UNESCO has defined the Mediterranean Diet as Intangible Cultural Heritage, i.e., “a set of knowledge passed down from generation to generation, constantly recreated by the communities, with the ability to provide a feeling of identity and continuity while promoting the respect for cultural diversity and human creativity”.
The concept of the Mediterranean Diet originated in the traditional eating habits of Greece and Southern Italy, in the 1950’s and 60’s. However, variations of this eating pattern can be found in other Southern Europe countries as well as in Western Asia and North Africa. Despite the diversity of eating habits and traditions of these populations, it is possible to identify a common eating matrix, based on the production and consumption of olive oil (Nestle, 1995).
The main characteristics of the Mediterranean eating pattern were established in 1993, at the International Conference on Diets of the Mediterranean (Serra-Majem, et al., 2004):
- Abundant consumption of plant foods (fruits and vegetables, unrefined cereals, fresh and dried legumes, nuts and seeds);
- Consumption of fresh, locally grown, minimally processed, seasonal products;
- Consumption of olive oil as a main source of dietary lipids;
- Low to moderate consumption of milk products, mainly cheese and yogurt;
- Low and infrequent consumption of red meat;
- Frequent consumption of fish;
- Low to moderate consumption of wine, mainly with meals.
The Mediterranean Diet is a complete and balanced dietary model, with numerous benefits for health status, longevity and quality of life (Antonia Trichopoulou, Bamia & Trichopoulos, 2009):
- The abundant presence of unsaturated fatty acids (mainly monounsaturated), from olive oil consumption – main source of oleic acid – and omega-3 polyunsaturated fatty acids from fish, nuts and seeds, together with a low consumption of saturated and trans fatty acids present in red meat, are important nutritional factors for the protection of cardio- and cerebrovascular health (Martinez-Gonzalez, et al., 2009; A Trichopoulou, 2003; Antonia Trichopoulou, Bamia & Trichopoulos, 2005;Willett, 2006).
- The ample supply of vitamins, minerals and substances with high antioxidant potential (such as flavonoids, catechins, isoflavones, anthocyanins, proanthocyanidins, amongst others), present in fruits, vegetables, fresh legumes and aromatics herbs, also helps lower the risk of developing neurodegenerative, cardiovascular and cerebrovascular diseases as well as several types of cancer (Scarmeas, et al., 2009; Sofi, Cesari, Abbate, Gensini & Casini, 2008).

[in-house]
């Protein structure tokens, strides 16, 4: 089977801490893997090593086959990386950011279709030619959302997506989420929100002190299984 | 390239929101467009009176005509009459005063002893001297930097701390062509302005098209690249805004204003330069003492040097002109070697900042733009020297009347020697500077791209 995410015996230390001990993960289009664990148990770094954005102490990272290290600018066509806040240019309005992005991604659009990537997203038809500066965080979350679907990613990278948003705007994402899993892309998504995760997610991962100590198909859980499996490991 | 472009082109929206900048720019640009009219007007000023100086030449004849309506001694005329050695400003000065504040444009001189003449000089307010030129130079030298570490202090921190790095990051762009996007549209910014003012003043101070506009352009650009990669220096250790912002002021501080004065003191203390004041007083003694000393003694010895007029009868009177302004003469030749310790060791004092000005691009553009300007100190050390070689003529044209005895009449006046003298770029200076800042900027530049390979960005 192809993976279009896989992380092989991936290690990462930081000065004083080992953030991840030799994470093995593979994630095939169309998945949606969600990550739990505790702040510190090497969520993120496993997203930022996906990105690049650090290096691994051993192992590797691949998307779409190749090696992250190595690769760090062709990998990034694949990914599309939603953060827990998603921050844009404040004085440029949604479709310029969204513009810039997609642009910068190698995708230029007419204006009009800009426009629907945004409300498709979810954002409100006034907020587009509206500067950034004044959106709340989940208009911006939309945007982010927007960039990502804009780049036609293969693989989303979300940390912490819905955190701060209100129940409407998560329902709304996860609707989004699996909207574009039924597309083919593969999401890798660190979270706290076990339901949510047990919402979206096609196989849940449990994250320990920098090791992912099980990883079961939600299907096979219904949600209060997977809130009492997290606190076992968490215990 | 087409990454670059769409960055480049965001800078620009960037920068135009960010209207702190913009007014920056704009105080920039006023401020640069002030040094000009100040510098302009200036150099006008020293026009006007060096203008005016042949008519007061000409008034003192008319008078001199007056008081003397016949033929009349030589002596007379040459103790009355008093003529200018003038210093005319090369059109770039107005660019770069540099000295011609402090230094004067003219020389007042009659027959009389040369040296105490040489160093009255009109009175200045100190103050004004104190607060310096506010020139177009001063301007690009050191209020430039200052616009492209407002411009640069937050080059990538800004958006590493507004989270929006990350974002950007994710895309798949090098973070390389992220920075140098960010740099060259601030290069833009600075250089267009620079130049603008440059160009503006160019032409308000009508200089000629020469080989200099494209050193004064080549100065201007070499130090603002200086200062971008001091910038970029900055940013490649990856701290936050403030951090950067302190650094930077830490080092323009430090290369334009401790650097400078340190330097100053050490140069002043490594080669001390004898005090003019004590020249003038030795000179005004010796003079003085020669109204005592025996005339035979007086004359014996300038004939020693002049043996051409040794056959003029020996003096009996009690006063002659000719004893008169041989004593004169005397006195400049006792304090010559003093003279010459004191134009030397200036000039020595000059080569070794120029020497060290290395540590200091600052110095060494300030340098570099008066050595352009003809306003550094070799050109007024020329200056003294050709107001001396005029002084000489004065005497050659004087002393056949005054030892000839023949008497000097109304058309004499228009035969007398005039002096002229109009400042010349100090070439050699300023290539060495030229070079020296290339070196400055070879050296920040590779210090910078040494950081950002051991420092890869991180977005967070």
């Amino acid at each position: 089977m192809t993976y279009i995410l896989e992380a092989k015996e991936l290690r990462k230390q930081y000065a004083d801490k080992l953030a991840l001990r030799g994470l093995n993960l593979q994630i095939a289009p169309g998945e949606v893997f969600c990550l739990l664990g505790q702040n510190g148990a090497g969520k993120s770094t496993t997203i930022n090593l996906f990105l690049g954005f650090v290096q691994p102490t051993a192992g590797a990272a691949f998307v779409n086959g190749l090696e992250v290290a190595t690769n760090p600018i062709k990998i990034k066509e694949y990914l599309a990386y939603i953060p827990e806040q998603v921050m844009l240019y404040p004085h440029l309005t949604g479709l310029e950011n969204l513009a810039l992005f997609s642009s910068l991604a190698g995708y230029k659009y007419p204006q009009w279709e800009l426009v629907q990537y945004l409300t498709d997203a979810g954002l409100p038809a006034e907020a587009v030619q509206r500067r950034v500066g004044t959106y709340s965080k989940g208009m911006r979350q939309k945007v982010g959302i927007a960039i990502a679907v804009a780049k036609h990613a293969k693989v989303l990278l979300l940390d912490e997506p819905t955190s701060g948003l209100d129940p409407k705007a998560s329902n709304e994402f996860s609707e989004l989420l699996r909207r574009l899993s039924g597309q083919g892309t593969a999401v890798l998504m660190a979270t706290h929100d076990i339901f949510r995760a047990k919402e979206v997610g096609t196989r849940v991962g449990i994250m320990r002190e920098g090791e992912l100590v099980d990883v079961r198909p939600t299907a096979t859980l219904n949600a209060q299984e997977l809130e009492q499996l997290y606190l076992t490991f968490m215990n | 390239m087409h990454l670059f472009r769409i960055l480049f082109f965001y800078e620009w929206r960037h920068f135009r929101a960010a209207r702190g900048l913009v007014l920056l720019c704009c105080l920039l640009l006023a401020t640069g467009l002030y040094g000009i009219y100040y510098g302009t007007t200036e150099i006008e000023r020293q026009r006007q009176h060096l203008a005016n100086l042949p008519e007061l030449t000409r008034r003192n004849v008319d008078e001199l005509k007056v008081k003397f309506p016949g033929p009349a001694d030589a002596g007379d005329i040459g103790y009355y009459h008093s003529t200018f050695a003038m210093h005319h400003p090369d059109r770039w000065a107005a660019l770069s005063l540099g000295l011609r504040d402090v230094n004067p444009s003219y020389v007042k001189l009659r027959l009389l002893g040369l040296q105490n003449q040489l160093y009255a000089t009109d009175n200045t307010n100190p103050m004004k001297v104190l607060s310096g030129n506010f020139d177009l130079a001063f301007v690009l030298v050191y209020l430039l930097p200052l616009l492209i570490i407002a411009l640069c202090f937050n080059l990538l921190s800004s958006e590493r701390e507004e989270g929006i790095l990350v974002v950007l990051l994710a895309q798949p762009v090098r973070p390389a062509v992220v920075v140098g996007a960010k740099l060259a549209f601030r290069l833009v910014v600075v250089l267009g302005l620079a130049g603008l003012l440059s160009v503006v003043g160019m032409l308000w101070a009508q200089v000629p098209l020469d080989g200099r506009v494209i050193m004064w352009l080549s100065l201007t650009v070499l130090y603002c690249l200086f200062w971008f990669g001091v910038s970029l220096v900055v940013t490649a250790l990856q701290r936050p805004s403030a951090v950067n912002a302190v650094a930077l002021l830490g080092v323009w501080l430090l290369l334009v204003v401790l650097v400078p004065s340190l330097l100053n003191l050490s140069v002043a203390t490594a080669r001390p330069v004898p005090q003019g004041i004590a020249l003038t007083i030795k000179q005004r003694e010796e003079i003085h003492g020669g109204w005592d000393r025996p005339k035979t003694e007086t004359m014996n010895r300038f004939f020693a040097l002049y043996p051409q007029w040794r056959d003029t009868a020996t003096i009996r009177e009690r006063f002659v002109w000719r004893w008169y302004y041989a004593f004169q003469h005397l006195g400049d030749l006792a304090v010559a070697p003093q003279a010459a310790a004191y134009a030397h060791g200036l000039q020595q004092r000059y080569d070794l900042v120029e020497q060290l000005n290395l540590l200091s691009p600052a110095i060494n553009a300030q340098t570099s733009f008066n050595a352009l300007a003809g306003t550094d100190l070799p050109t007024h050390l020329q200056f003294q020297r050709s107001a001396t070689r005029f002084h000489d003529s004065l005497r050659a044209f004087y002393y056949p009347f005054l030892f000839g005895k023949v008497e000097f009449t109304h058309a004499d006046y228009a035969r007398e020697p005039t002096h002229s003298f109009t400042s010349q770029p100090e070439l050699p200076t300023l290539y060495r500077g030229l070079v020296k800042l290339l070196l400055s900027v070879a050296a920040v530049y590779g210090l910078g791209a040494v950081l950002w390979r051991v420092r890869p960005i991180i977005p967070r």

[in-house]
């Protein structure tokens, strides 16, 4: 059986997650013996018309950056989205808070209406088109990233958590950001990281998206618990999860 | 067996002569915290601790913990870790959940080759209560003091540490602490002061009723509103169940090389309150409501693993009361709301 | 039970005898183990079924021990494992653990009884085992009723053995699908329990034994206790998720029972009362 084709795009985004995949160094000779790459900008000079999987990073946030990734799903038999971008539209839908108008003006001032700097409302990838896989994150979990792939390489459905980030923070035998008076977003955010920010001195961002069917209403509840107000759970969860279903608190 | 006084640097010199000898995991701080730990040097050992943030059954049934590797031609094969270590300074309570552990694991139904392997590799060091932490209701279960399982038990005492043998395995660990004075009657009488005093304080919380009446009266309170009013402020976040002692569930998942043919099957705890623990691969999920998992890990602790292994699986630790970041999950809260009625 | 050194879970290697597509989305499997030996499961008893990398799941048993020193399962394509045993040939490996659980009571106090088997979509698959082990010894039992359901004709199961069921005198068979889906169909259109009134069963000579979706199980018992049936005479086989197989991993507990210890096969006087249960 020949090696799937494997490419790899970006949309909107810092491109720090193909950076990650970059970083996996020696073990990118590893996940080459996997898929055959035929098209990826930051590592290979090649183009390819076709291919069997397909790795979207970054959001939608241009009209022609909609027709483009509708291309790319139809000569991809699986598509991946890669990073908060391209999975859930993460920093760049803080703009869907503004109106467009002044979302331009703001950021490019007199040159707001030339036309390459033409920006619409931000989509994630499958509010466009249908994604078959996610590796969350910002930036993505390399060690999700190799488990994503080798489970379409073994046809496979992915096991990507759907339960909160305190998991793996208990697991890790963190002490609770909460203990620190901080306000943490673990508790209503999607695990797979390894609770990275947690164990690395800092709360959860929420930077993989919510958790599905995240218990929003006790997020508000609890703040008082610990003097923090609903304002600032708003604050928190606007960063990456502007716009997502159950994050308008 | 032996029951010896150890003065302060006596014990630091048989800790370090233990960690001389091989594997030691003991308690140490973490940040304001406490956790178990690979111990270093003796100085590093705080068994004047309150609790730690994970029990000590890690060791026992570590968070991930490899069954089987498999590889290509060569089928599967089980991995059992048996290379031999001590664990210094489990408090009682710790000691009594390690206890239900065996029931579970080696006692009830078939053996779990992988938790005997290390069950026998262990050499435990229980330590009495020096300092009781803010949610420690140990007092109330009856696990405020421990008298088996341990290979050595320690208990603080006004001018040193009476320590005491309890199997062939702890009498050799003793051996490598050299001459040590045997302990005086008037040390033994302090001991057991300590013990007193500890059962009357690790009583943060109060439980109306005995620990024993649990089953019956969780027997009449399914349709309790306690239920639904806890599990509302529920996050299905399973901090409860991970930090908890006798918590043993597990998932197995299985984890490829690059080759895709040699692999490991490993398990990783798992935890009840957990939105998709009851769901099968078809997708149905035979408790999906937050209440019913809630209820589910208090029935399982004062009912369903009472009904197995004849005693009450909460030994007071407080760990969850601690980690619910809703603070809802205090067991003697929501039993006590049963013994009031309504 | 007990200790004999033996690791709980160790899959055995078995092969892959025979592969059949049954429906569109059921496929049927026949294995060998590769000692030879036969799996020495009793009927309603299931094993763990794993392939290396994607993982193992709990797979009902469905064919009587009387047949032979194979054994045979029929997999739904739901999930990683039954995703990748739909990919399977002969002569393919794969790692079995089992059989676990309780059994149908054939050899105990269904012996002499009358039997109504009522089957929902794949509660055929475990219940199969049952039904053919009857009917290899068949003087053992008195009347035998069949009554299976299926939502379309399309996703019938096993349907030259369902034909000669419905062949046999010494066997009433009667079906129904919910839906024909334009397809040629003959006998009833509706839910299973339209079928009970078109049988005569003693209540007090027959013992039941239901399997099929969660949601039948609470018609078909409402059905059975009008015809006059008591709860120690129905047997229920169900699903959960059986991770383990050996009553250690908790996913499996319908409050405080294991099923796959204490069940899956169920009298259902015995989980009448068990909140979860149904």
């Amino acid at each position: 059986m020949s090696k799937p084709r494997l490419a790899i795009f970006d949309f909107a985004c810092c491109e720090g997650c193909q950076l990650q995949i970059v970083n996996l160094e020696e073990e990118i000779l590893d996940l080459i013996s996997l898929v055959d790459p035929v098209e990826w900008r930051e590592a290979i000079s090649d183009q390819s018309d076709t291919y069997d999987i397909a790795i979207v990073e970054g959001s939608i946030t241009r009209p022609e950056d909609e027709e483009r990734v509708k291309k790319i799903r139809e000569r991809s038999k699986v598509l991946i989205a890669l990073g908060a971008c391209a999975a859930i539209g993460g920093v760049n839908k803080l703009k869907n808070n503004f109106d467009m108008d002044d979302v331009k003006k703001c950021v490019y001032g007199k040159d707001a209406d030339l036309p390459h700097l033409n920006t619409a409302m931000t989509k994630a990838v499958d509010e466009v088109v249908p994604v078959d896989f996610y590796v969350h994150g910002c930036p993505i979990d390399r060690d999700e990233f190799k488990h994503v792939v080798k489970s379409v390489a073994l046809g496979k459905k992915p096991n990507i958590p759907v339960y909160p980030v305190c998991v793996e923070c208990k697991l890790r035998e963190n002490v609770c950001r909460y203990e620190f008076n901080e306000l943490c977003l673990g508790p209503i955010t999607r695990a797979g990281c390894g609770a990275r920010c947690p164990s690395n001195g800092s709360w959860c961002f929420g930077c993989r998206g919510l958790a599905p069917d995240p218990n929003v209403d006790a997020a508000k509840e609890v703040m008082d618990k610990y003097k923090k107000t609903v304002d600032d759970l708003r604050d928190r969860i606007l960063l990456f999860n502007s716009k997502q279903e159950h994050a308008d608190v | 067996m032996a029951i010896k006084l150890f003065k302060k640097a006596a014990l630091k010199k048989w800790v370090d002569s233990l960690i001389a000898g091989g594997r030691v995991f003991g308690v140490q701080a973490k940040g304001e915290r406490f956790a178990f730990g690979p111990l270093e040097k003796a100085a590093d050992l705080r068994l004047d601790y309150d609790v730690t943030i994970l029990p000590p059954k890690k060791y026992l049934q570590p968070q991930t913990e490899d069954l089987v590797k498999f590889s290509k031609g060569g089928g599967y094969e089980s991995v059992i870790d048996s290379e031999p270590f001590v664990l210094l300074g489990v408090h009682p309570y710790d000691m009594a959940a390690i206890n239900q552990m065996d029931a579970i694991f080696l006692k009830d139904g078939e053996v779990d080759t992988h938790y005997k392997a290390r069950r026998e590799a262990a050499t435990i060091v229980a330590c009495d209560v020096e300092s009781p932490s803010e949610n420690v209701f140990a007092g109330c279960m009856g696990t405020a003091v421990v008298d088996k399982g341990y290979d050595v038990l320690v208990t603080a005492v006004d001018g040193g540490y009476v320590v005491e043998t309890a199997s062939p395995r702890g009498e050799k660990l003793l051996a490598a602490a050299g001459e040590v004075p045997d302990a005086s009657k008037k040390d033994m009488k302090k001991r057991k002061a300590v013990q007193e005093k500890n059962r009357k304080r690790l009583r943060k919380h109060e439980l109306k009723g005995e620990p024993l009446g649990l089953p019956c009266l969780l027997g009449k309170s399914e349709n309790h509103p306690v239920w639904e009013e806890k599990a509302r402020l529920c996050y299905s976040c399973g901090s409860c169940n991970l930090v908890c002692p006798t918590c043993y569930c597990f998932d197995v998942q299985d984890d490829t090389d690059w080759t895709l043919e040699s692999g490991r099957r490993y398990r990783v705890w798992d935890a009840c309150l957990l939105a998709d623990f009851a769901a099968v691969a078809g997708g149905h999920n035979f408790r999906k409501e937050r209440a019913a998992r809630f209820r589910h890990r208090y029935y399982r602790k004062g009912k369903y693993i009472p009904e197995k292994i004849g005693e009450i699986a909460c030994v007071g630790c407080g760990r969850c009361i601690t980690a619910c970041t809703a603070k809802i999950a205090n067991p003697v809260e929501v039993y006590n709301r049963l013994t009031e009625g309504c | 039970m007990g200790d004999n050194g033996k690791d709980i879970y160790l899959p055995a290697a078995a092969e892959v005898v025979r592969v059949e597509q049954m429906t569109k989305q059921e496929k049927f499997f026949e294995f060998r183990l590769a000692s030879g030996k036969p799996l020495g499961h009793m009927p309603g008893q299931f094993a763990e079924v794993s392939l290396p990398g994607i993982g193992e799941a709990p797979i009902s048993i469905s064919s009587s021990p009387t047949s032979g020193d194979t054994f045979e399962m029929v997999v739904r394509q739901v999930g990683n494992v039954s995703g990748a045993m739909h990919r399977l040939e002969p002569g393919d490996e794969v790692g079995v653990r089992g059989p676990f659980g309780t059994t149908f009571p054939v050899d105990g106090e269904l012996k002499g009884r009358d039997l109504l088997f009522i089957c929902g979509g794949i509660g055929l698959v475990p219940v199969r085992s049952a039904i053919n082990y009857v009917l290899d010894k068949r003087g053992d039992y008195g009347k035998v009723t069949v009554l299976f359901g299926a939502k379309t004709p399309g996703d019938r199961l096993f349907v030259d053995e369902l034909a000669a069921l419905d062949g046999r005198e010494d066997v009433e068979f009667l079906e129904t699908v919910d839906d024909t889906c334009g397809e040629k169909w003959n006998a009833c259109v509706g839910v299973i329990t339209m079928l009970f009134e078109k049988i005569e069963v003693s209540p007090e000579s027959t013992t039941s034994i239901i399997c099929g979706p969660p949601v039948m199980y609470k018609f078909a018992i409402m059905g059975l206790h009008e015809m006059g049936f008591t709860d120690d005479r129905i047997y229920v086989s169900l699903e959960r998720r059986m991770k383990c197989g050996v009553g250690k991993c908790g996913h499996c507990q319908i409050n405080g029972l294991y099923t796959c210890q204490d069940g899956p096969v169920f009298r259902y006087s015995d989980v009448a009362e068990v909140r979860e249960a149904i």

- Minimally refined cereals (e.g. wheat and rice), together with potatoes and legumes, make up the main source of complex carbohydrates and calories (Qué es la dieta mediterránea?, 2002).
- A high consumption of plant products to the detriment of the consumption of animal products helps achieve a balanced daily energy intake, with 55 to 60% of daily energy intake derived from carbohydrates, 25 to 30% from lipids and 10 to 15% from protein (mainly from plant sources, e.g. legumes and cereals) (Qué es la dieta mediterránea?, 2002).
- Frugality and simplicity of daily meals are also key factors for the maintenance of the energy balance, therefore reducing the risk of developing obesity and other chronic metabolic conditions, such as type 2 diabetes and hypertension (Martínez-González, et al., 2008; Panagiotakos, Polychronopoulos, 2007; Willett, 2006).
- Mediterranean-style cooking is simple and based on soups and stews incorporating vegetables and legumes, with modest amounts of meat and using onions, garlic and herbs to enhance flavors and aromas. This simplicity contrasts with a richer and elaborate cooking style reserved for special occasions (Valagão, 2011).
It is important to preserve and promote this lifestyle, as it encompasses not only a healthy diet, but also the history, culture and habits of the people who share it.